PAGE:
Regardless of your beliefs, parents should encourage open communication and education about sex. This includes discussion of boundaries, consent and healthy relationships.
By the end of middle adolescence, physical puberty is usually complete and sexual thoughts, feelings and behaviors may expand further. This can be very revealing for teens and parents.
It’s Not Normal
The teen sexual development process is complex, and every child is different. It’s important for parents to understand what normal and abnormal sexual behavior looks like in their children, so they can help them navigate this complicated time.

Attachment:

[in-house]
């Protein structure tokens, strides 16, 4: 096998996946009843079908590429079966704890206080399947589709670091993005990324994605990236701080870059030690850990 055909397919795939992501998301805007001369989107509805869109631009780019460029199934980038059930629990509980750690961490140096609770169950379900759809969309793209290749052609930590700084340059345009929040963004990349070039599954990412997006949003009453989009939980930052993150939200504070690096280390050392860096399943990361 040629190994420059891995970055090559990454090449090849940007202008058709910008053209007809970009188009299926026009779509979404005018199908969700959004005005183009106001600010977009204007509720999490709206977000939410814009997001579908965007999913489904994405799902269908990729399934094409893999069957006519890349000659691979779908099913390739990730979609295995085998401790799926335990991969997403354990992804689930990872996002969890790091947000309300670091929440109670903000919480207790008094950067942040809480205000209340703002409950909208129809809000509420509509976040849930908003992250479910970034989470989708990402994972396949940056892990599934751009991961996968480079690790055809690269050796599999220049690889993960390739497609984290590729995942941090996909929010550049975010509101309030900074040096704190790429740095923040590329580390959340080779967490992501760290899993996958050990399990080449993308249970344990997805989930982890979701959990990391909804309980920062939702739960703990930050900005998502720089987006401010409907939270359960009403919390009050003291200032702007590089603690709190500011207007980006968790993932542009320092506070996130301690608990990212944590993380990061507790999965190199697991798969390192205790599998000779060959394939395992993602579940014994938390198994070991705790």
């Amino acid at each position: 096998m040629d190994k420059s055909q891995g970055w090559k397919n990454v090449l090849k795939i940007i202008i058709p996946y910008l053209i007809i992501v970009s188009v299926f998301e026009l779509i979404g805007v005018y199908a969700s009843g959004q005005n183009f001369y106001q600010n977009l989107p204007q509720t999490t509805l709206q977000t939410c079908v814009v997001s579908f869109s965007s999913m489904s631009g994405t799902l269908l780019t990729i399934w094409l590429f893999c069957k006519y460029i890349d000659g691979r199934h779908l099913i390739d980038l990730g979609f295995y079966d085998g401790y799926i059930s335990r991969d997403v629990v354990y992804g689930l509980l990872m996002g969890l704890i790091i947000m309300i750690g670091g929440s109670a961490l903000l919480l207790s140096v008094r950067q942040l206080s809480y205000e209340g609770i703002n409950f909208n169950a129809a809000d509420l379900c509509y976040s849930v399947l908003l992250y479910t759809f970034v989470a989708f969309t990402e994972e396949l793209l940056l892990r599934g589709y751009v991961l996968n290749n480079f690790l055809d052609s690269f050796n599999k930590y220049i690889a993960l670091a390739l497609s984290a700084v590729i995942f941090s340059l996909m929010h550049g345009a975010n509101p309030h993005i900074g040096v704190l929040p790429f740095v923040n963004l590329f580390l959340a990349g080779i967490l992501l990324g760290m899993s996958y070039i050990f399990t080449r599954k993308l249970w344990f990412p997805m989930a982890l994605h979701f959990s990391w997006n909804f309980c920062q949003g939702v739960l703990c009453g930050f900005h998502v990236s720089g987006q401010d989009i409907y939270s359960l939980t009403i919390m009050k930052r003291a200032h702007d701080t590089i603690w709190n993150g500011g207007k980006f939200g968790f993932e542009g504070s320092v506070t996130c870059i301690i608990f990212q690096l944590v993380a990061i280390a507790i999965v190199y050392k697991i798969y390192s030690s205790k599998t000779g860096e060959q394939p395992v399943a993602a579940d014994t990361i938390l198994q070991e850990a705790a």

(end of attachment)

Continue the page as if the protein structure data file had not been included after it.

It’s normal for teens to explore their bodies and sexual arousal through self-exploration and masturbation. This can also include experimentation with opposite or same-gender partners. It’s not a sign of problem sexual activity if a teen starts having erections, but it is important to teach them how to use condoms in order to protect against pregnancy and sexually transmitted infections (STIs), such as chlamydia.
Parents should keep an eye out for changes in their teen’s mood, attitude and behaviors that may indicate they are exploring or engaging in sexual activity. For example, if your daughter suddenly becomes very focused on her appearance and insists that she needs to wear makeup before leaving the house, this could be a sign that she is trying to attract attention from boys or girls. Similarly, if your teen starts skipping school or is no longer interested in their homework, it could be an indication that they are spending more time with their romantic partner than they should be.